@chaser324: From what I heard it was a complete surprise to everyone in the UK and multiple calls to head office in France were made to find out what the hell was going on. It sounds like a complete mess.
According to my source in Ubisoft, South Park SOT has been delayed yet again until February 2014. This information comes from the UK so maybe it's just been delayed here but I wouldn't hold out much hope for a US release this year either.
UPDATE: If that wasn't bad enough apparently now it's delayed to March.
UPDATE 2: Turns out it was true, Jeff just updated the release date to March 4th.
@NoMuiscFound: Yea, I would expect it not to be an issue but as I said, didn't mention as Sony says don't. As it is, it's hardly worth the hassle for me as I can just turn on my PC or 360 and get the content from my standard accounts there. I would just prefer the PS3 to be the simplest.
@Petiew: @AlexW00d: Yes I think the majority might, I tested it with FF7 which runs at the same speed as my actual PS1 copy of the game. Alundra however, specifically says in the download information that it requires a 60 htz TV, but the software seems to tell the PS3 to output at 50 htz. I did confirm all of this with Sony technical support, so I'm fairly sure it's a software issue.
@Grissefar: @NoMuiscFound: I am aware of the possibility of opening a US account however I'm fairly sure it's against Sony's terms and can cause one, if not both of your accounts to be disabled. Unlikely maybe, but I decided not to mention it because as far as Sony is concerned that it not a valid option.
"Downloads of electronic books or music from a website, or the purchase of ring tones and screen savers for mobile phones are likely, in our view, to be seen as services rather than goods as the customer does not receive physical goods. The rights to cancel these items are the same as those that apply to services."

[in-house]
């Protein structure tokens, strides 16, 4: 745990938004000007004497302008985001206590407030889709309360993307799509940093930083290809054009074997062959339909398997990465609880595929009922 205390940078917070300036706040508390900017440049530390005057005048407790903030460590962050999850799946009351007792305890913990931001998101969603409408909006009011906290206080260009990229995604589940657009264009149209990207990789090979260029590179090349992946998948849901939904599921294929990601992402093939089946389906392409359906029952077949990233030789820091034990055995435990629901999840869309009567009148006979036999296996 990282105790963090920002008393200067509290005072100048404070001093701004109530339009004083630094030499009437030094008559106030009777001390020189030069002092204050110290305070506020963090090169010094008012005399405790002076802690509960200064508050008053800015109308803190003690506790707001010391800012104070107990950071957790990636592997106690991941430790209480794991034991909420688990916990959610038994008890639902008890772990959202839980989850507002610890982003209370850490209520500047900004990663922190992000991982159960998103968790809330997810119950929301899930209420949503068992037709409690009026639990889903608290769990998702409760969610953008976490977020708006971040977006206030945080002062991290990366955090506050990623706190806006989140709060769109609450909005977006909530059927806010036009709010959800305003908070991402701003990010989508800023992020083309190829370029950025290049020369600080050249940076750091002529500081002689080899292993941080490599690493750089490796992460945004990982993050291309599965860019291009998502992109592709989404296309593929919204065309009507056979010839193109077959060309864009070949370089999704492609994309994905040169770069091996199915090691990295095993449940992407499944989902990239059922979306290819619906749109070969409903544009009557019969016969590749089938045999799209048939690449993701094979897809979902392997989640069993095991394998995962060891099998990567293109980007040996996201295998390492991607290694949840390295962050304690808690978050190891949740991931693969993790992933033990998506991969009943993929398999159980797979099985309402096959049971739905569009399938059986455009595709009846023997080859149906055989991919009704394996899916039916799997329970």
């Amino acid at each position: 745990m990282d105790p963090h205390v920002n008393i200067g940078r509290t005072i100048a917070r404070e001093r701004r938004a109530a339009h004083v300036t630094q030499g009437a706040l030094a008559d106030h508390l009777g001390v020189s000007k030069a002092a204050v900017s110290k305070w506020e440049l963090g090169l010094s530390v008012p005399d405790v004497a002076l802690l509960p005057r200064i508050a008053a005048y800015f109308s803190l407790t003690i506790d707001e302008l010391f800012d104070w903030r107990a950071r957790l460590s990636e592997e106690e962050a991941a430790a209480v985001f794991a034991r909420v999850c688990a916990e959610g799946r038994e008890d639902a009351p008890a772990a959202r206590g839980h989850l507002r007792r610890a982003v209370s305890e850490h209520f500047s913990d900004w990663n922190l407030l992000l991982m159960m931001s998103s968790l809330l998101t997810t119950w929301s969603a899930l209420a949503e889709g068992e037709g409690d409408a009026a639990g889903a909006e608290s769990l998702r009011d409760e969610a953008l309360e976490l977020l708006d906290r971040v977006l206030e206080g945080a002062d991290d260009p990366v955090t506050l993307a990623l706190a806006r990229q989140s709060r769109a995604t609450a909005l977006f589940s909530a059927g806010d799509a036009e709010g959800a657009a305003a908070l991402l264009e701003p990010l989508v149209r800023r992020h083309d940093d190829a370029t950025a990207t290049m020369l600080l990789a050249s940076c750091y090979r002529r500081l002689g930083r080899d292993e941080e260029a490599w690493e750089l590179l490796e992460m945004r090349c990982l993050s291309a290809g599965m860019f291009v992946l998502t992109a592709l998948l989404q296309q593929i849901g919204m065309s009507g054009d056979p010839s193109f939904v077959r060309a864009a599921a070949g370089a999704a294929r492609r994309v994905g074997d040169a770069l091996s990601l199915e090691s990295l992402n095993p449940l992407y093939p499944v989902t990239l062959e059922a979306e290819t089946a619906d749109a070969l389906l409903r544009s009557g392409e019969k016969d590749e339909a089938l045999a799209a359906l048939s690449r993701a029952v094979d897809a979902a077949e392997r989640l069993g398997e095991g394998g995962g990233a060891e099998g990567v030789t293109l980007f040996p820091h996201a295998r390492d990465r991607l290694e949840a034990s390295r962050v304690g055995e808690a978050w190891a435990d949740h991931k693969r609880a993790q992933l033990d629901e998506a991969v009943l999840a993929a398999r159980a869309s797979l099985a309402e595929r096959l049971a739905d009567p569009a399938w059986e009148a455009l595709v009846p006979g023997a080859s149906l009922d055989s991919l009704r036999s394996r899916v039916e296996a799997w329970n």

It doesn't specifically mentions games (I kid (sort of)), or other forms of generic digital media for that matter, which kinds of points out how touch it is.
If you give your customer the required written information on or before the day the contract is concluded , their cancellation rights will last for seven working days, counting from the day after the contract was concluded."
The mouseover text on states:
"A contract is concluded when the consumer becomes bound to buy something and the business becomes bound to supply it."
I would very much doubt the contract can include "We can provide you with faulty software and not be obligated to refund or replace it". Even if it did you could argue it conflicts with a pre-existing law (Sales of Goods Act) and is therefore nullified.
Either way it does seem to be a mess and I'm not bothered about the money really, more the attitude. Cheers for the info, I thought the situation was fairly clear legally but it's actually ambiguous as hell.